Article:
Abraham believed God, and it was credited to him as righteousness (Romans 4:3)

You can trust God with your life. I hope you will. If you haven’t, but you’d like to learn more, please feel free to contact me for more information.


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19 responses to “Questions about Baptism”

  1. william barnes says:

    John 3:16 is the ticket

  2. maria says:

    I want to learn more about trusting god with your life.

  3. Elaina says:

    Lately the fact that I’m not baptized has been haunting me. I was wondering if you could help me find some ways to embrace the love of God. I would appreciate if we could continue the discussion privately via email. Thank you so much!

  4. Edna Pereira says:

    My 10 year old granddaughter is wanting to get baptized, with a push from her other Grandmother. I truly don’t believe she knows what it is all about. Can you give any advice.
    Edna Pereira

    • Tony Scialdone says:

      Edna:

      Thanks for writing!

      You seem concerned, since you’re asking for advice. You seem concerned that your granddaughter might be baptized without completely understanding baptism. I would like to ask you: WHY are you concerned? People have been dunked for centuries without understanding the nature and meaning of baptism. What bad thing do you think will happen to her?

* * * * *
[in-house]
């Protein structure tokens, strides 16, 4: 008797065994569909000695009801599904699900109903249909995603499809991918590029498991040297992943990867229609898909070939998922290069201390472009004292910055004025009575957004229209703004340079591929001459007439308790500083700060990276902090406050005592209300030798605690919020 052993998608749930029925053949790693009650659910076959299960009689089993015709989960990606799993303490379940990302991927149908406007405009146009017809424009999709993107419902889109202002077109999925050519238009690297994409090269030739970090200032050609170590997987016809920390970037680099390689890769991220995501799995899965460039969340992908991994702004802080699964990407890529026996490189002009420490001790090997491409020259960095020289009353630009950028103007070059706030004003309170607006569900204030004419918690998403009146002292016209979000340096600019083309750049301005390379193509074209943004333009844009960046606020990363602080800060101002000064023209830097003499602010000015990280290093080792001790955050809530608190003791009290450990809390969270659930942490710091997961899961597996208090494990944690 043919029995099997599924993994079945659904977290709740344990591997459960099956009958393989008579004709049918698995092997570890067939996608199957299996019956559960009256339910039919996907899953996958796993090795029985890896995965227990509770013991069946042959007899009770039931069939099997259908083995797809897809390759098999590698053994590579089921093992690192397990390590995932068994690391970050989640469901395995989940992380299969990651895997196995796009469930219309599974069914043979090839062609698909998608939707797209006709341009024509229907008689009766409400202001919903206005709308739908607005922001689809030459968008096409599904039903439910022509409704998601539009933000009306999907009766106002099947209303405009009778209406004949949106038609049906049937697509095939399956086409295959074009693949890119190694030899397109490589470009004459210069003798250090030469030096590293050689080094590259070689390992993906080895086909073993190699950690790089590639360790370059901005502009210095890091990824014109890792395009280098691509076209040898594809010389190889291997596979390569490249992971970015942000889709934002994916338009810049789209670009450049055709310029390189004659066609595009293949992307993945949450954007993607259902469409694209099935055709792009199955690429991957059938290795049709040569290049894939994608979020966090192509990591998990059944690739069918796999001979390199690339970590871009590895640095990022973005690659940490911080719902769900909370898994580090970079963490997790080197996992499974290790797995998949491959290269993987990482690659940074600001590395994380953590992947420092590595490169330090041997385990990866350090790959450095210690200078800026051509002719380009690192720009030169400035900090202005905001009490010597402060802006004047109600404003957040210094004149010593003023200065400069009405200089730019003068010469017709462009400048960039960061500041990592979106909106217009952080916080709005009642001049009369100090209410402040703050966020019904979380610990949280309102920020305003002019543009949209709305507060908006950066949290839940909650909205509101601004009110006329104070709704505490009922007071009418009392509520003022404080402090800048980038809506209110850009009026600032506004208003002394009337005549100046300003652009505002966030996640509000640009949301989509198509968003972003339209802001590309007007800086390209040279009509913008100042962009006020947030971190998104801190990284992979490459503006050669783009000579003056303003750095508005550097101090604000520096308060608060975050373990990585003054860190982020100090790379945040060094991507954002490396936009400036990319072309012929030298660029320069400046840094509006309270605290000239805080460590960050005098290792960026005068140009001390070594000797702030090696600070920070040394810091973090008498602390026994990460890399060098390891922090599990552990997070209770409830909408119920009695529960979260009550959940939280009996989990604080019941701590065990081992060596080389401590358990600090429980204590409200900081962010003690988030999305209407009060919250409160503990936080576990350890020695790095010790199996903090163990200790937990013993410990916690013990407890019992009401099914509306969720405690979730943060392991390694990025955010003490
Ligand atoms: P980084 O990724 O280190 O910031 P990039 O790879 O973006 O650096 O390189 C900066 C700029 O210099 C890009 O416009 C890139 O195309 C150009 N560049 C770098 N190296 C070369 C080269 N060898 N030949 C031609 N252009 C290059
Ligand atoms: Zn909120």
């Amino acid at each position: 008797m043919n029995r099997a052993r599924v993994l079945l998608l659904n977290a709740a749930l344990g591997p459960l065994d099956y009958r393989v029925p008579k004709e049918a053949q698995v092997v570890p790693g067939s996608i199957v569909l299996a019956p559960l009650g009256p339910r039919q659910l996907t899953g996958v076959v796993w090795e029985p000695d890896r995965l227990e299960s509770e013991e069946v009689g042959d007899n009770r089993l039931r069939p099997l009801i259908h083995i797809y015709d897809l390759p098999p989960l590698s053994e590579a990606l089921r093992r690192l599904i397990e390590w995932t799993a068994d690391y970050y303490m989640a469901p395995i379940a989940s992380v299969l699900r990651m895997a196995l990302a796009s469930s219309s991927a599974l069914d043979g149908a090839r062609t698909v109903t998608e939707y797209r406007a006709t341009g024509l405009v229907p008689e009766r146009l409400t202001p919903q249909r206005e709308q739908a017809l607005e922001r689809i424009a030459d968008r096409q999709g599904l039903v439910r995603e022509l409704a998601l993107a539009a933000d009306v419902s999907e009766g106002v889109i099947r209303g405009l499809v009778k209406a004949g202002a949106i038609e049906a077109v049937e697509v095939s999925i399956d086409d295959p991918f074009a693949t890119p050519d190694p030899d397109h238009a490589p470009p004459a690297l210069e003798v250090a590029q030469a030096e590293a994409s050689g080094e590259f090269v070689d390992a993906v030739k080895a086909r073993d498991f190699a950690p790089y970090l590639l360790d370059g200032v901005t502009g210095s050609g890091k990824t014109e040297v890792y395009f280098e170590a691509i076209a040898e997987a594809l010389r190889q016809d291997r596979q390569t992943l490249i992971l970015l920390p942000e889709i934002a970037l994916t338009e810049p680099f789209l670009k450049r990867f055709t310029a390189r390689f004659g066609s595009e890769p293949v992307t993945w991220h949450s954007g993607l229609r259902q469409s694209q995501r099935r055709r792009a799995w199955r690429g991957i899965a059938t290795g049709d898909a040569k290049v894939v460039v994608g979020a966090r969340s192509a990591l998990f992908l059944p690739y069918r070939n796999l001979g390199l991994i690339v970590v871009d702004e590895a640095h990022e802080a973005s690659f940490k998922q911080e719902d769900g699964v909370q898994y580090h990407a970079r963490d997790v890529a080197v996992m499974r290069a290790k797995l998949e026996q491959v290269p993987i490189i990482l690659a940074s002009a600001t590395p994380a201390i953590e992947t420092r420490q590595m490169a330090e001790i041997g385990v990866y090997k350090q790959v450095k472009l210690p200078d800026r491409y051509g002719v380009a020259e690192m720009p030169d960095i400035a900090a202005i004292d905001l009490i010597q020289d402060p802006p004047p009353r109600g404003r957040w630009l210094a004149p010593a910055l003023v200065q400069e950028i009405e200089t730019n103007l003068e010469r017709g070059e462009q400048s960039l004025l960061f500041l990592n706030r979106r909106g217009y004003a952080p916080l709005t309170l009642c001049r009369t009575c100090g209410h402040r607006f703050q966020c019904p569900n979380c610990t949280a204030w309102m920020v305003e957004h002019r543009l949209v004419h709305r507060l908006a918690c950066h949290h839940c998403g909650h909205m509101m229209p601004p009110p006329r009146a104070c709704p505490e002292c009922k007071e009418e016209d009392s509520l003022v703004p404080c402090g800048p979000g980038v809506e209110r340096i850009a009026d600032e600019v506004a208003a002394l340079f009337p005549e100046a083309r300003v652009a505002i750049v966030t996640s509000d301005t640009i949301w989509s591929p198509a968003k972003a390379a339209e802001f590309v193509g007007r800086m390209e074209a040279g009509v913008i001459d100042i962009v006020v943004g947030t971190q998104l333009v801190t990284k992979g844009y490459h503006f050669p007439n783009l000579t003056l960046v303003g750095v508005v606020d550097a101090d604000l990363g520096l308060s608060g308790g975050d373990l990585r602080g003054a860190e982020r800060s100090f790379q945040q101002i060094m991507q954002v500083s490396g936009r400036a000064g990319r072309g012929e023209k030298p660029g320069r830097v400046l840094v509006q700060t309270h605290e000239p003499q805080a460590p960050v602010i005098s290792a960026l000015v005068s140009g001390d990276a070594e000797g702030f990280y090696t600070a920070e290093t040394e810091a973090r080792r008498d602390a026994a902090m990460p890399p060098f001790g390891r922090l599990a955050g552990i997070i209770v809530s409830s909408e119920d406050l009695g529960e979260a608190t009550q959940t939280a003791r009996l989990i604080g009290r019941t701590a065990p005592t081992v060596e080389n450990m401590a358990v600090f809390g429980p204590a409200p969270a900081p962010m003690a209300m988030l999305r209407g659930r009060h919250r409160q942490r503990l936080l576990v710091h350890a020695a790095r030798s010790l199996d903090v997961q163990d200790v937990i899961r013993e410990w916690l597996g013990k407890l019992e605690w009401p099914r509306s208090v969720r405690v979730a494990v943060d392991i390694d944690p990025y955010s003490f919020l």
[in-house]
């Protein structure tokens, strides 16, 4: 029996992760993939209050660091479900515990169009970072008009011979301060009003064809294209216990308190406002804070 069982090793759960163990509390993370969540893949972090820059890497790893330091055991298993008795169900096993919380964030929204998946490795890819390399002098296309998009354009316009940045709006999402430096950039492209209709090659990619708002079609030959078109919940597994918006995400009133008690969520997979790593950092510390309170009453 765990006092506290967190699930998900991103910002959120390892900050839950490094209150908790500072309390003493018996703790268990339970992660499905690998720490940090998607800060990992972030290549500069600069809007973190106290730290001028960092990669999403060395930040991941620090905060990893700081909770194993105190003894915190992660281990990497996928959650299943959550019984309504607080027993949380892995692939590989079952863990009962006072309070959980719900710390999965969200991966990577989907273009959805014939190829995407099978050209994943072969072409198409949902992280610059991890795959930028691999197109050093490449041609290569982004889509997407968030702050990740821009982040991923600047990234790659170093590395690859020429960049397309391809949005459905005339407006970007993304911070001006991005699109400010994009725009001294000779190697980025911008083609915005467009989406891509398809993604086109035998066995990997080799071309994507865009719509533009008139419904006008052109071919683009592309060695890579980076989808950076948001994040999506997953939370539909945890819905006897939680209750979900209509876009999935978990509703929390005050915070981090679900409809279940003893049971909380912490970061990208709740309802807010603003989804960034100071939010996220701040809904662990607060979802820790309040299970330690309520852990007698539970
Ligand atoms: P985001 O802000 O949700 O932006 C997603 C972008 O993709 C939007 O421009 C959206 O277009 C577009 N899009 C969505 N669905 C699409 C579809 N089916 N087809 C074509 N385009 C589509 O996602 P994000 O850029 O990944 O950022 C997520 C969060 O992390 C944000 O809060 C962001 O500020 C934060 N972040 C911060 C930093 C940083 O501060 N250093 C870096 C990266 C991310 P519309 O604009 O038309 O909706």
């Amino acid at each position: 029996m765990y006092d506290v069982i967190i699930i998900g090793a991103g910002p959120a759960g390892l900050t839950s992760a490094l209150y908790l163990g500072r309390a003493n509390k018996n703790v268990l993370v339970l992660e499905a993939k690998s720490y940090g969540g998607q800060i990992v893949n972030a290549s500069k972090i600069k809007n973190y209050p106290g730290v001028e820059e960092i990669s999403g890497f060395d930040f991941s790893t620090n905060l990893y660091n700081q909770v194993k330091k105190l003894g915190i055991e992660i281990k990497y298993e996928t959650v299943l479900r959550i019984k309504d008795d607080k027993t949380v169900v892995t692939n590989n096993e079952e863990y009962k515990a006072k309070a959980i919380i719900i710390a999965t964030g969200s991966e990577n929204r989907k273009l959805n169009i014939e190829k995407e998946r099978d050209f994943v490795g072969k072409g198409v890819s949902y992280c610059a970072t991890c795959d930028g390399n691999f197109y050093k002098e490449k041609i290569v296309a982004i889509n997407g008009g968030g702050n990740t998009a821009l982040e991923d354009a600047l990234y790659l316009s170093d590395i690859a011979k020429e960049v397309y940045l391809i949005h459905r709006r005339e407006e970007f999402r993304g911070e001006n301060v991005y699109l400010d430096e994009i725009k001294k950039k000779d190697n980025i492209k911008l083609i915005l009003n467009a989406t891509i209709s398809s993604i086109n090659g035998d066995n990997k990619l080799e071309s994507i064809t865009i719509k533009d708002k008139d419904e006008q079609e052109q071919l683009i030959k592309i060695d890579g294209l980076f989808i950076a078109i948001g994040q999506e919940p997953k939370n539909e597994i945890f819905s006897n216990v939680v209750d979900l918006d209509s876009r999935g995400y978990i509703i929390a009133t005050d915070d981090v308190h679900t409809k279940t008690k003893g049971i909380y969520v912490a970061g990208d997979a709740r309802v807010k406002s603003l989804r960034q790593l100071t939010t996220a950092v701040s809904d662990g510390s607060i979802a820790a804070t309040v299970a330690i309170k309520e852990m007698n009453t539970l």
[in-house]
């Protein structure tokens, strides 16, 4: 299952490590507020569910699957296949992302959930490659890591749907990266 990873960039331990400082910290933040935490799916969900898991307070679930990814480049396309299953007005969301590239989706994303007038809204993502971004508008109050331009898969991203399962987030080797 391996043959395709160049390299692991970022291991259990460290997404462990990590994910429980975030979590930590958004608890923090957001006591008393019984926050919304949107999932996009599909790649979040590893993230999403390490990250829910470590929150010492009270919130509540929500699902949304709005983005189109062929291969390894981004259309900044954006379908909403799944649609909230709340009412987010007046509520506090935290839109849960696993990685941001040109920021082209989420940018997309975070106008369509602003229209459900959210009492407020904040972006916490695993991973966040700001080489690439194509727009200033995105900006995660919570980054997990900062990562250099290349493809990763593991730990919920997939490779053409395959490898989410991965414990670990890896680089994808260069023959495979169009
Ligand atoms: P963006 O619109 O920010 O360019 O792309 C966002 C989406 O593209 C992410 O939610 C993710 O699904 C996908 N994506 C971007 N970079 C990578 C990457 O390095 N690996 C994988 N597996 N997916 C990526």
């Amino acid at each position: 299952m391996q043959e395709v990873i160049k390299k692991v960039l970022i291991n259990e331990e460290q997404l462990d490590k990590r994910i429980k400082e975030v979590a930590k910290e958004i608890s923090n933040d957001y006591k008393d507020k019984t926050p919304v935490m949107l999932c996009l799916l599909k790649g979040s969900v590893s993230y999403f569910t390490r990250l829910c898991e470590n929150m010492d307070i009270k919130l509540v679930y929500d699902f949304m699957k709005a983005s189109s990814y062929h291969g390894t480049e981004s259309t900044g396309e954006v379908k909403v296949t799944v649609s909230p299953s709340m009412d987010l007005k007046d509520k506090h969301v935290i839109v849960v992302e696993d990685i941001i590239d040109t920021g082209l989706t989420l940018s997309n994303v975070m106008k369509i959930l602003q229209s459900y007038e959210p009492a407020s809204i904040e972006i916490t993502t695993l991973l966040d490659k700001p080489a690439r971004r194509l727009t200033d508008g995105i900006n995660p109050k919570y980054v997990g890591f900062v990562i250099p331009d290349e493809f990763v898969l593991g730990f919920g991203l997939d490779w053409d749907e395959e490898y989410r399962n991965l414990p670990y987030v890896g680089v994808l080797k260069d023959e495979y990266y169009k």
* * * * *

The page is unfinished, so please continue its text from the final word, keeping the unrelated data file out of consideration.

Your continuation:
Now…if you’re concerned that she’s going to be baptized “into” a theological tradition of which you don’t approve, I understand. I wouldn’t want my granddaughter baptized into the Mormon church, for example. If you’re concerned that she will begin to identify with the church that baptizes her, I understand. The real question is “what is the worst that could happen?”. I look forward to hearing from you.

  5. Brittney says:

    I’m like the girl up top. The fact that I haven’t been baptized haunts me. I believe in Jesus Christ 100%. I pray to him daily, several times a day. I’ve asked him to come into my heart & take control of my life. But I still feel as if I’m not 100% I’m going to heaven & it bothers me so much. I need guidance and words of wisdom please..

    • Tony says:

      Brittney:

      If you’re a Christian, and if you’re able, you should be baptized. If you need help finding a community of believers in your area, please don’t hesitate to write to me personally. Tell me where you live and I’ll look for some mature, responsible believers who can help you.

      However: it’s a good idea to understand what baptism is, and is not. Baptism is not a method of salvation. Believers get baptized…non-believers just get wet. Baptism does nothing with regard to you going to Heaven. If you’re a Christian, you’re already going to Heaven. What is baptism, then? It’s a public statement to the community of believers that you intend to join them. Baptism says, “I believe what you believe, and want to be a part of the community of faith.” This is what the ancient Jews did when a foreigner converted to Judaism, which is why nobody had to explain to them what it meant to be baptized in Jesus’ name…they already understood that this is what you did when someone came to faith. They baptized the convert publicly, so everyone in the community would know of their intentions.

      Here’s my question to you, Brittney: do you intend to join the community of faith? You see, there’s no point in being baptized in private, or in being baptized in front of a group of non-believers. The point of baptism is community. We baptize new believers so everyone will know that they are believers, and that we should include them in our community. If you aren’t part of a congregation of believers, you should be…and you should be baptized in front of them.